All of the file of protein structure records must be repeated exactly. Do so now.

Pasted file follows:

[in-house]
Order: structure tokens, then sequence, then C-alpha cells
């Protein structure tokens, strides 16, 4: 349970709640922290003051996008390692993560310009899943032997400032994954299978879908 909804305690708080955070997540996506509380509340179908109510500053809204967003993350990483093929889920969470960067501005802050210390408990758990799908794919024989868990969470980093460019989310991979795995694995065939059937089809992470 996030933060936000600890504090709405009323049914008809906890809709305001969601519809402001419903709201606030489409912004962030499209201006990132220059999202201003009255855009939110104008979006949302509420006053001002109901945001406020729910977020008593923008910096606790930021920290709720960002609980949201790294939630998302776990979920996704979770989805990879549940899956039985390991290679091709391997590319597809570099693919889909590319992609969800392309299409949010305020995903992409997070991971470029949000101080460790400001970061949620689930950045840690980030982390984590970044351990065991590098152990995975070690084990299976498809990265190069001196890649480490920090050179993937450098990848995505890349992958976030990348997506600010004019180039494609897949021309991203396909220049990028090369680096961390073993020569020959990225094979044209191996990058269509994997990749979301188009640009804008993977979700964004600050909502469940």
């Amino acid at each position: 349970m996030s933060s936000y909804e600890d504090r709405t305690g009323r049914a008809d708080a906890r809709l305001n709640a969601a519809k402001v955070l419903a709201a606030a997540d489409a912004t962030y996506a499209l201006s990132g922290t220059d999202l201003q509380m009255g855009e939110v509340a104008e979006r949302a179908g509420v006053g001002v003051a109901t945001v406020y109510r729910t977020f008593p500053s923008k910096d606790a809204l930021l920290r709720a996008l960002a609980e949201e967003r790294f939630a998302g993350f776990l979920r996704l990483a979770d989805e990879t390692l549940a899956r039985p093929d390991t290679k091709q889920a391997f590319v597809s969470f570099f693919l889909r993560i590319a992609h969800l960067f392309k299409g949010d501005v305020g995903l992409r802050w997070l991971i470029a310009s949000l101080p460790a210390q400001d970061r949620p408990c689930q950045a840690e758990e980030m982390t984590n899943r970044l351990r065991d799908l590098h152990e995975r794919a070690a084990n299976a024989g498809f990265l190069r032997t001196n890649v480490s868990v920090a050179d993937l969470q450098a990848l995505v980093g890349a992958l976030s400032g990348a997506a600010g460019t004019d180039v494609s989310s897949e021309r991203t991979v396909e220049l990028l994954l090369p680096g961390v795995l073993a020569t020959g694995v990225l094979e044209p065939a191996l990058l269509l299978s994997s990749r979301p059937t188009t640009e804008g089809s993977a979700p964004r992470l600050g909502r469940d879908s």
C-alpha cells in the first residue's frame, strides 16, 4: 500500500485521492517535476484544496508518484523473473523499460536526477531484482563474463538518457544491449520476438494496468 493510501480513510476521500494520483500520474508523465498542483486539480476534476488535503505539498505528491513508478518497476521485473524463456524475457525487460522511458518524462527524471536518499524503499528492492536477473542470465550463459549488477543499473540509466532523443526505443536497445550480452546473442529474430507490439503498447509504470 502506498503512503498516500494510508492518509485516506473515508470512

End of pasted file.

[in-house]
Order: structure tokens, then sequence, then C-alpha cells
């Protein structure tokens, strides 16, 4: 349970709640922290003051996008390692993560310009899943032997400032994954299978879908 909804305690708080955070997540996506509380509340179908109510500053809204967003993350990483093929889920969470960067501005802050210390408990758990799908794919024989868990969470980093460019989310991979795995694995065939059937089809992470 996030933060936000600890504090709405009323049914008809906890809709305001969601519809402001419903709201606030489409912004962030499209201006990132220059999202201003009255855009939110104008979006949302509420006053001002109901945001406020729910977020008593923008910096606790930021920290709720960002609980949201790294939630998302776990979920996704979770989805990879549940899956039985390991290679091709391997590319597809570099693919889909590319992609969800392309299409949010305020995903992409997070991971470029949000101080460790400001970061949620689930950045840690980030982390984590970044351990065991590098152990995975070690084990299976498809990265190069001196890649480490920090050179993937450098990848995505890349992958976030990348997506600010004019180039494609897949021309991203396909220049990028090369680096961390073993020569020959990225094979044209191996990058269509994997990749979301188009640009804008993977979700964004600050909502469940």
């Amino acid at each position: 349970m996030s933060s936000y909804e600890d504090r709405t305690g009323r049914a008809d708080a906890r809709l305001n709640a969601a519809k402001v955070l419903a709201a606030a997540d489409a912004t962030y996506a499209l201006s990132g922290t220059d999202l201003q509380m009255g855009e939110v509340a104008e979006r949302a179908g509420v006053g001002v003051a109901t945001v406020y109510r729910t977020f008593p500053s923008k910096d606790a809204l930021l920290r709720a996008l960002a609980e949201e967003r790294f939630a998302g993350f776990l979920r996704l990483a979770d989805e990879t390692l549940a899956r039985p093929d390991t290679k091709q889920a391997f590319v597809s969470f570099f693919l889909r993560i590319a992609h969800l960067f392309k299409g949010d501005v305020g995903l992409r802050w997070l991971i470029a310009s949000l101080p460790a210390q400001d970061r949620p408990c689930q950045a840690e758990e980030m982390t984590n899943r970044l351990r065991d799908l590098h152990e995975r794919a070690a084990n299976a024989g498809f990265l190069r032997t001196n890649v480490s868990v920090a050179d993937l969470q450098a990848l995505v980093g890349a992958l976030s400032g990348a997506a600010g460019t004019d180039v494609s989310s897949e021309r991203t991979v396909e220049l990028l994954l090369p680096g961390v795995l073993a020569t020959g694995v990225l094979e044209p065939a191996l990058l269509l299978s994997s990749r979301p059937t188009t640009e804008g089809s993977a979700p964004r992470l600050g909502r469940d879908s």
C-alpha cells in the first residue's frame, strides 16, 4: 500500500485521492517535476484544496508518484523473473523499460536526477531484482563474463538518457544491449520476438494496468 493510501480513510476521500494520483500520474508523465498542483486539480476534476488535503505539498505528491513508478518497476521485473524463456524475457525487460522511458518524462527524471536518499524503499528492492536477473542470465550463459549488477543499473540509466532523443526505443536497445550480452546473442529474430507490439503498447509504470 502506498503512503498516500494510508492518509485516506473515508470512